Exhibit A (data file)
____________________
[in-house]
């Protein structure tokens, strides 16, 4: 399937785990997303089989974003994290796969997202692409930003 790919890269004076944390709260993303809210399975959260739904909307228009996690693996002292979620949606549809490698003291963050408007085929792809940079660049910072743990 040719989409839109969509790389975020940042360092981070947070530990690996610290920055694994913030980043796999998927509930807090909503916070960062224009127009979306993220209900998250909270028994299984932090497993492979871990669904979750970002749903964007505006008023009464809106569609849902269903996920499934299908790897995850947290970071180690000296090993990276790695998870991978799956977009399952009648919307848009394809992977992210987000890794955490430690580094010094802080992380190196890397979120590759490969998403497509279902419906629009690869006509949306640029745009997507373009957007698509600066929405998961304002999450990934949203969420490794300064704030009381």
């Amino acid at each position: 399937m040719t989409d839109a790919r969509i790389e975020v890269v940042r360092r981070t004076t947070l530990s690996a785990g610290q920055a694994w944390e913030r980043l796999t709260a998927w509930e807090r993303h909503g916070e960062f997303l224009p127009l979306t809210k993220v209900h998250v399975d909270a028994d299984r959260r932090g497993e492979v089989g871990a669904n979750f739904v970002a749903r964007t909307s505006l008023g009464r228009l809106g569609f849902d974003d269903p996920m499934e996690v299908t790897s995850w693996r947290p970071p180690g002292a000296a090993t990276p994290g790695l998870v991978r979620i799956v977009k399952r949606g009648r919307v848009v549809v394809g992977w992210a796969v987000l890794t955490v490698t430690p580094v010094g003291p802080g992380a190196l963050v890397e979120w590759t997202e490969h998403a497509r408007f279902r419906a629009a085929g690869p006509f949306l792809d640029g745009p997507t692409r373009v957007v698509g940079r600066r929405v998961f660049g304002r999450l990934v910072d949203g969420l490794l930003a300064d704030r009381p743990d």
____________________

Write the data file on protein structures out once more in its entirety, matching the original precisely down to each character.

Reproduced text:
[in-house]
């Protein structure tokens, strides 16, 4: 399937785990997303089989974003994290796969997202692409930003 790919890269004076944390709260993303809210399975959260739904909307228009996690693996002292979620949606549809490698003291963050408007085929792809940079660049910072743990 040719989409839109969509790389975020940042360092981070947070530990690996610290920055694994913030980043796999998927509930807090909503916070960062224009127009979306993220209900998250909270028994299984932090497993492979871990669904979750970002749903964007505006008023009464809106569609849902269903996920499934299908790897995850947290970071180690000296090993990276790695998870991978799956977009399952009648919307848009394809992977992210987000890794955490430690580094010094802080992380190196890397979120590759490969998403497509279902419906629009690869006509949306640029745009997507373009957007698509600066929405998961304002999450990934949203969420490794300064704030009381």
């Amino acid at each position: 399937m040719t989409d839109a790919r969509i790389e975020v890269v940042r360092r981070t004076t947070l530990s690996a785990g610290q920055a694994w944390e913030r980043l796999t709260a998927w509930e807090r993303h909503g916070e960062f997303l224009p127009l979306t809210k993220v209900h998250v399975d909270a028994d299984r959260r932090g497993e492979v089989g871990a669904n979750f739904v970002a749903r964007t909307s505006l008023g009464r228009l809106g569609f849902d974003d269903p996920m499934e996690v299908t790897s995850w693996r947290p970071p180690g002292a000296a090993t990276p994290g790695l998870v991978r979620i799956v977009k399952r949606g009648r919307v848009v549809v394809g992977w992210a796969v987000l890794t955490v490698t430690p580094v010094g003291p802080g992380a190196l963050v890397e979120w590759t997202e490969h998403a497509r408007f279902r419906a629009a085929g690869p006509f949306l792809d640029g745009p997507t692409r373009v957007v698509g940079r600066r929405v998961f660049g304002r999450l990934v910072d949203g969420l490794l930003a300064d704030r009381p743990d």